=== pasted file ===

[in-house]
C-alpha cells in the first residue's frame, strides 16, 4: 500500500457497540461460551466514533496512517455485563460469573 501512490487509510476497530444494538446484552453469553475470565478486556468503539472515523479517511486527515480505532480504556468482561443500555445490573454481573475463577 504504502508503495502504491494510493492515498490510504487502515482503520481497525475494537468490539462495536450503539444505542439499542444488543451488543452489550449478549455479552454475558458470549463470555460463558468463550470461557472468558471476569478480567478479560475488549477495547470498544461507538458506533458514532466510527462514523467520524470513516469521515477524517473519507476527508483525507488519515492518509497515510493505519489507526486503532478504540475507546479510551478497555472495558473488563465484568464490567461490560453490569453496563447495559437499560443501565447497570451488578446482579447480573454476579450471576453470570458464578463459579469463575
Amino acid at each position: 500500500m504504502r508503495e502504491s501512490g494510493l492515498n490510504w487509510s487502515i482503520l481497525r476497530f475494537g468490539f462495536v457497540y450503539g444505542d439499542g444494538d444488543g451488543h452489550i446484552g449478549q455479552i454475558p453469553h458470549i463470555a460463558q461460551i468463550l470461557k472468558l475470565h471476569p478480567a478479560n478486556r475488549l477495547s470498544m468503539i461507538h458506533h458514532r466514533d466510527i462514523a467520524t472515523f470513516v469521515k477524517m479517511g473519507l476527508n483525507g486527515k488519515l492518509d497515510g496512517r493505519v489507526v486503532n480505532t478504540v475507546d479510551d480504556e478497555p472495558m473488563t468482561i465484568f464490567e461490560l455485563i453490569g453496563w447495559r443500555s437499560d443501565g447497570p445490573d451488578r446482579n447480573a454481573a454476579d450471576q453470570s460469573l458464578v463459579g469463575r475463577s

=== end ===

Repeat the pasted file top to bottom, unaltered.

[in-house]
C-alpha cells in the first residue's frame, strides 16, 4: 500500500457497540461460551466514533496512517455485563460469573 501512490487509510476497530444494538446484552453469553475470565478486556468503539472515523479517511486527515480505532480504556468482561443500555445490573454481573475463577 504504502508503495502504491494510493492515498490510504487502515482503520481497525475494537468490539462495536450503539444505542439499542444488543451488543452489550449478549455479552454475558458470549463470555460463558468463550470461557472468558471476569478480567478479560475488549477495547470498544461507538458506533458514532466510527462514523467520524470513516469521515477524517473519507476527508483525507488519515492518509497515510493505519489507526486503532478504540475507546479510551478497555472495558473488563465484568464490567461490560453490569453496563447495559437499560443501565447497570451488578446482579447480573454476579450471576453470570458464578463459579469463575
Amino acid at each position: 500500500m504504502r508503495e502504491s501512490g494510493l492515498n490510504w487509510s487502515i482503520l481497525r476497530f475494537g468490539f462495536v457497540y450503539g444505542d439499542g444494538d444488543g451488543h452489550i446484552g449478549q455479552i454475558p453469553h458470549i463470555a460463558q461460551i468463550l470461557k472468558l475470565h471476569p478480567a478479560n478486556r475488549l477495547s470498544m468503539i461507538h458506533h458514532r466514533d466510527i462514523a467520524t472515523f470513516v469521515k477524517m479517511g473519507l476527508n483525507g486527515k488519515l492518509d497515510g496512517r493505519v489507526v486503532n480505532t478504540v475507546d479510551d480504556e478497555p472495558m473488563t468482561i465484568f464490567e461490560l455485563i453490569g453496563w447495559r443500555s437499560d443501565g447497570p445490573d451488578r446482579n447480573a454481573a454476579d450471576q453470570s460469573l458464578v463459579g469463575r475463577s